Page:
It’s A Year Later, Do You Know Where Your Marketing Is?

Hat tip to Dave Wakeman for tweeting an insightful piece about marketing during Covid — Mine.

I know, self-involved much, Joe?

To be fair, all credit rightfully goes to Colleen Dilenschneider whose piece I was drawing attention to.

Wakeman revisiting an entry I made nearly a year ago provides a good check for the non-profit arts industry. In that original post, Dilenschneider talked about how to effectively shift messaging from “visit now,” to maintaining general awareness, if not cultivating an active engagement dialogue.

Now obviously the truth is more complicated than depicted in Wakeman’s tweet. The economics of digital engagement did not provide a sustainable revenue stream, even for the best resourced arts organizations. There were big loans, grant programs and donor drives. There were layoffs and cutbacks. Capacity to survive is not solely determined by a good social media and digital strategy.

That said, a good social media and digital communication strategy will definitely be a determinant of success when people start to wander back to participate in events and activities.

Now that we are reaching the year anniversary of everything closing, take time to evaluate what you have been doing. What has worked, what needs to be changed, what needs to be started.

Post title is from the iconic PSA series

Lifetime Token Payments As Next Form of Arts Funding?

There has been an ongoing conversation in the visual arts world about the issue of an artist selling a work for $250, having it sell for $2500 five years later and then $25,000 five years after that due to the hype that has built up around their work, but the artist not benefiting from any of that.  The only thing that was added to the work to make it worth so much more than at the time of creation was a lot of hype and speculative manipulation to make it so.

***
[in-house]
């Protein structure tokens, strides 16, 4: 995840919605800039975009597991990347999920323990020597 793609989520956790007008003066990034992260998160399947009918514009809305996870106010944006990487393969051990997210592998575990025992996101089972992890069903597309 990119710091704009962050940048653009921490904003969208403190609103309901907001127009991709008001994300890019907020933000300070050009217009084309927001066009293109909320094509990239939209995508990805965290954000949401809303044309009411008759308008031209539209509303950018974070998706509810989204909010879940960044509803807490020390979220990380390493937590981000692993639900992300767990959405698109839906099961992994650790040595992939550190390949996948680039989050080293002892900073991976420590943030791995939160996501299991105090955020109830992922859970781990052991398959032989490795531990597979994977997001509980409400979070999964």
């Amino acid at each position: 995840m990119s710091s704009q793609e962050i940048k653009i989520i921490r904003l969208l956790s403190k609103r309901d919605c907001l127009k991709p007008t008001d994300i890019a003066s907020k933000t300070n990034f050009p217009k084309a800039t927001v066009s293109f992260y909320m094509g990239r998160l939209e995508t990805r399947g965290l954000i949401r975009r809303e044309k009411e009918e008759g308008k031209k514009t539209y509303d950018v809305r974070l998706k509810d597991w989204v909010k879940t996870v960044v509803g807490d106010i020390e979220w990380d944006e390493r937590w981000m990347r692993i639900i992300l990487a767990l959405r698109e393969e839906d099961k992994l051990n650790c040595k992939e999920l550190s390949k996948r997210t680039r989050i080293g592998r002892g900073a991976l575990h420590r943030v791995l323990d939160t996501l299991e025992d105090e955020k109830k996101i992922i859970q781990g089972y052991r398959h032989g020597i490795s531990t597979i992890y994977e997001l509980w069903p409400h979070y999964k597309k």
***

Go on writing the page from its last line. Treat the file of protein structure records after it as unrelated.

There have been a number of ideas floated about ways to provide an artist a royalty of some sort every time a work is resold, but that depends on the work beings sold publicly and a lot of good will on the part of the sellers to remit the proper amount to the artist or their estate.

Or at least that is true for physical works of art. The was an article in Art Newspaper that discussed the use of non-fungible tokens (NFT) which accompany digital works as they are traded among different owners. Each time the work changes hands, the artist receives a royalty. Currently this process, including the payment, is all based in cryptocurrency technology—a medium whose value and stability fluctuates to far greater extremes than the art market. A royalty of $50 today could be worth 50 cents tomorrow and $5,000 next month.

There is a somewhat more complete explanation on this site, along with some art based examples (i.e. William Shatner digital collectibles will earn the erstwhile Star Trek captain royalties for years to come.)

While the technology and payment vehicles need further development to make them easier to use on a broader scale, I envisioned something like this being a way for performing artists and organizations to monetize digital content they create in the future.